EIFFEL TOWER: My Experience | Everyday May

Okay. I’m a total sucker for views. (Not stats, I mean like citylines lol) I think my travel pal, Lauren, is getting fed up of me buzzing over the tallest building in every city we visit. I don’t know what it is, but it brings me pure joy to be able to look over an entire city and just watch the world go by.

When we visited Paris, we HAD to go up the Eiffel Tower. I had booked tickets to go up before when I went to Paris with Xavier last year, but the company pulled the tickets the day before we were supposed to go up so we lost out. Gutted didn’t cover it.

So this time, I booked through the official website (lesson learnt) and the tickets weren’t cancelled (hooray!).IMG_3186Because of the recent terror attacks the security is tight. In 2016, you could freely walk underneath the tower itself without a ticket. Now, the whole thing is cordoned off with strict security checks – totally understandable – just something to bear in mind because you will need to be there earlier than your allocated slot to get through security and all the queuing.

The next step is another queue (but the British are used to that, right?) before you go up in the lift to the first level of the Tower. Okay, the lift experience was so weird for us because it was super busy when we went, so the lift was kind of cramped. You aren’t in the lift for long though, and it’s quite cool because you get to see the mechanics and the inner architecture of the building as you go up:IMG_3250Our ticket meant that we went to the 2nd floor first, the caught an extra lift up to the summit. The 2nd floor is 115m up and the summit is 276m – both have awesome views. The first thing important of note is that is is bloody cold up there. You are exposed to the elements because you are so high up – I would advise you to wrap up! We went at the end of February and literally got brain freeze from the wind. There’s also a fair bit of standing still, i.e. queuing. We had to queue for a good 40 minutes to get a lift to the summit, because organisation was pants. Nonetheless, it was worth the faff once we got to the top.IMG_3234We were lucky enough to get a fantastic day, and although it had a little cloud cover the sun managed to shine through. With good weather, you can see for miles. The view is simply stunning, there’s no other way to describe it. We spent most of our time looking for key landmarks such as the Lourve, Arc de Troimphe and Sacre Coeur.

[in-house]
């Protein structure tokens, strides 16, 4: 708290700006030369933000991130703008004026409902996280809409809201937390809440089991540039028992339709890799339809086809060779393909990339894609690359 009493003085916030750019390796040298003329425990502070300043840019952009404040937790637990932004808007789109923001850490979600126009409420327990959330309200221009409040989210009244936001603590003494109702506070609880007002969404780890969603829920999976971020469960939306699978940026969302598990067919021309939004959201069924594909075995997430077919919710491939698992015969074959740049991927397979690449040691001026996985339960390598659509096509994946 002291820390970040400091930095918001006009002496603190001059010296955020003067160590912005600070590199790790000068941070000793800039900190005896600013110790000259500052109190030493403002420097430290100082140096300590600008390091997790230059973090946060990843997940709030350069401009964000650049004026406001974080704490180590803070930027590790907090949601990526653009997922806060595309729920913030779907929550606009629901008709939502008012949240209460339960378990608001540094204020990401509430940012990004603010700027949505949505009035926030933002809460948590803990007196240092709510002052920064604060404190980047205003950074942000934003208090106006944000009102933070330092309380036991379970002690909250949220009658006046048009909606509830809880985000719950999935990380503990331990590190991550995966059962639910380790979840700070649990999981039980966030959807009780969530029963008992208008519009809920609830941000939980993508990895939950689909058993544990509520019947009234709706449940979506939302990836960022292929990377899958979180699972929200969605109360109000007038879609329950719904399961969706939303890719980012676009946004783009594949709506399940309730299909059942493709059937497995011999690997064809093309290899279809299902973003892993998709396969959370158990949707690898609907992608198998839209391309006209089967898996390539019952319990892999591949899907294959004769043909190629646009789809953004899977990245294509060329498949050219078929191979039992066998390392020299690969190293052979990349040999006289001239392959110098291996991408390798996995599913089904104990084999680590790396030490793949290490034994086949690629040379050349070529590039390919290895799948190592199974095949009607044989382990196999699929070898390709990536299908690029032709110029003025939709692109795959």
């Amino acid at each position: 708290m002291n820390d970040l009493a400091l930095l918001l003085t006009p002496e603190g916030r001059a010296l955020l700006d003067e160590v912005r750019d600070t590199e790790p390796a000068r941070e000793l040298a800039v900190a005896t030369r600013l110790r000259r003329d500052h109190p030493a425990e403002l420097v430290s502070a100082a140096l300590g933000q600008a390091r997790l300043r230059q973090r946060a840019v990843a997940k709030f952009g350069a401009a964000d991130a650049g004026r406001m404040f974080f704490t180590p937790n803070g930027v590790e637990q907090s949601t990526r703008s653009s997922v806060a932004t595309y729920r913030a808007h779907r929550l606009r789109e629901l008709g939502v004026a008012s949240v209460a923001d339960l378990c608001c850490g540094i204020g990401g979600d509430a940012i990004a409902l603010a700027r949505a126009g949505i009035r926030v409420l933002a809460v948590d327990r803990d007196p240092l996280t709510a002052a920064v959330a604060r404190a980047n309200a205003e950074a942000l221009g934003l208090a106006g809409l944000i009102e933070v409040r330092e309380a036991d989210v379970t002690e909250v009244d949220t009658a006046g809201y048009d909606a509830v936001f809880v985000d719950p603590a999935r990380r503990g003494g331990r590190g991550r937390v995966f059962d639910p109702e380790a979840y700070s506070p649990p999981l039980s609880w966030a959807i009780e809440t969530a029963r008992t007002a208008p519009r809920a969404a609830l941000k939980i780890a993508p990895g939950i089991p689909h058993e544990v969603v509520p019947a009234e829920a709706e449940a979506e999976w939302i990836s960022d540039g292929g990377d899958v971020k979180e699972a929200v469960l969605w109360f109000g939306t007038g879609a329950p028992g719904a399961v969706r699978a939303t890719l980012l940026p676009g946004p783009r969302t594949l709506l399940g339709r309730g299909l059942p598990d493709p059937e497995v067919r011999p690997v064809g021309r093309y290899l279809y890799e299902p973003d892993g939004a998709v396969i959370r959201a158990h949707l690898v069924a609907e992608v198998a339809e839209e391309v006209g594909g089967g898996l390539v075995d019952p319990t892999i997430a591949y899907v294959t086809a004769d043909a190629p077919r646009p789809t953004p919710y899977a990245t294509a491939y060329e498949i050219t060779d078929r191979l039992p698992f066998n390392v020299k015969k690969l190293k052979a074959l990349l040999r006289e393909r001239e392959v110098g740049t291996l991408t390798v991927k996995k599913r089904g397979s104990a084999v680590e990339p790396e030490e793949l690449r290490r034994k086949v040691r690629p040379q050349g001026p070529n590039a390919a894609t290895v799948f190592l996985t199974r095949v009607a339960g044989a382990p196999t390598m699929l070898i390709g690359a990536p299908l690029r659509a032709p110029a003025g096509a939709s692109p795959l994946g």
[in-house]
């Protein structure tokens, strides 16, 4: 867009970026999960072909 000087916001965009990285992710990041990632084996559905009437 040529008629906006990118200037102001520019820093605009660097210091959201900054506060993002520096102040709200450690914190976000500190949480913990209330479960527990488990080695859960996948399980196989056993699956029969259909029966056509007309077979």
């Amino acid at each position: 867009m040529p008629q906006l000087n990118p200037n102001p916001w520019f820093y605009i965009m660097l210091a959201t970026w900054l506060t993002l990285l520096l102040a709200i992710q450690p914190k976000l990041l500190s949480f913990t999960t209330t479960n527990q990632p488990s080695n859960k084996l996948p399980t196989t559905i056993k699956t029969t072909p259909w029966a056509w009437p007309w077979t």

I’m sure we must have been up there for around 2 hours, if not more, because the view was so fascinating. Paris has so many iconic buildings, that you could spend hours looking for them all. IMG_3195To enhance your experience, you could download an Eiffel Tower app, which you can scan at different points during your visit for extra facts, photos and other fun bits. But to be honest, you are completely involved with looking at the buildings and taking photos of EVERYTHING.

It’s important to choose the time of your visit wisely, depending on what light you want to see the city in. We choose a 4pm slot to visit, because we wanted to see the sun beginning to set, and we were very lucky to witness awesome views like this one, later on in our visit:IMG_3218I had a fantastic time, in spite of the cold! My top tips would be:

  • wrap up
  • arrive about 20 minutes before you allocated time
  • be prepared to queue for a little while for the summit
  • bring sunglasses – even if it’s cloudy!

IMG_3214I would definitely recommend a visit to the Eiffel Tower to anyone who loves views and architecture. Yes, it’s a bit of a tourist hotspot, but it’s absolutely brilliant.

Tickets online are available for 17 Euros for an adult to visit the Summit. You can buy them on the day but it’s best to order them online to get the time slot and day you want. Here’s the official website to order your tickets from.

I hope this little experience post was useful!

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Have you visited the Eiffel Tower? What do you think?

I’d love to know in the comments!

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